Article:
Activision Blizzard shareholders voted Tuesday in favor of a proposal for a report on the video game company’s efforts to prevent employee abuse, harassment and discrimination.
Activision, which is being acquired by Microsoft for $68.7 billion (roughly Rs. 5,10,990 crore), has come under fire for alleged wrongdoing.
Shareholders of the company proposed that the report detail the number of disputes over the past three years and the amount of money spent settling related claims.
Proxy advisory firm Institutional Shareholder Services recommended a vote on the proposal. Roughly two-thirds of the vote supported the proposal, according to the company.
Activision’s board and external advisers said last week there was no evidence that senior executives deliberately ignored or attempted to downplay reported incidents of gender harassment.
The company behind popular games like Candy Crush and Call of Duty has been beset by lawsuits and worker allegations.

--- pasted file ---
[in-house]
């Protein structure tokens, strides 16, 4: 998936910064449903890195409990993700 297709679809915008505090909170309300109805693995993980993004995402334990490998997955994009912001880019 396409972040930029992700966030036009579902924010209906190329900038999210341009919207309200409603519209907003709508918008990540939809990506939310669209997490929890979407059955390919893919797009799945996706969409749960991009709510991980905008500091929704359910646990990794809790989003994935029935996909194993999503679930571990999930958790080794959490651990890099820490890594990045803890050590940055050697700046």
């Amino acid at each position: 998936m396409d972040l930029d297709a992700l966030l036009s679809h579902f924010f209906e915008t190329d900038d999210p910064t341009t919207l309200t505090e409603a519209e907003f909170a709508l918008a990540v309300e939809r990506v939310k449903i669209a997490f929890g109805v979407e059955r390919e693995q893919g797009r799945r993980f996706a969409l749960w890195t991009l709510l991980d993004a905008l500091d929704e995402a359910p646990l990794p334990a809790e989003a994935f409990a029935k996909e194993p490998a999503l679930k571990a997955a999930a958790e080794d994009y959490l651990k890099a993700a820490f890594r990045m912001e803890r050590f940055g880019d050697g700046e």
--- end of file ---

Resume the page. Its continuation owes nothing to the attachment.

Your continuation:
Its chief executive, Bobby Kotick, has apologized on behalf of the group and implemented a “zero tolerance” policy, while dozens of staff have been sanctioned or sacked.
But the executive had been aware of the harassment reports for years and tried to keep the incidents a secret, according to the Wall Street Journal.
In a filing with U.S. market regulators, the company acknowledged on Thursday there had been cases of gender-based harassment.
“The board of directors and its external advisors have determined that there is no evidence that Activision Blizzard’s senior executives ever knowingly ignored or attempted to downplay incidents of sexual harassment that occurred and were reported,” the filing said.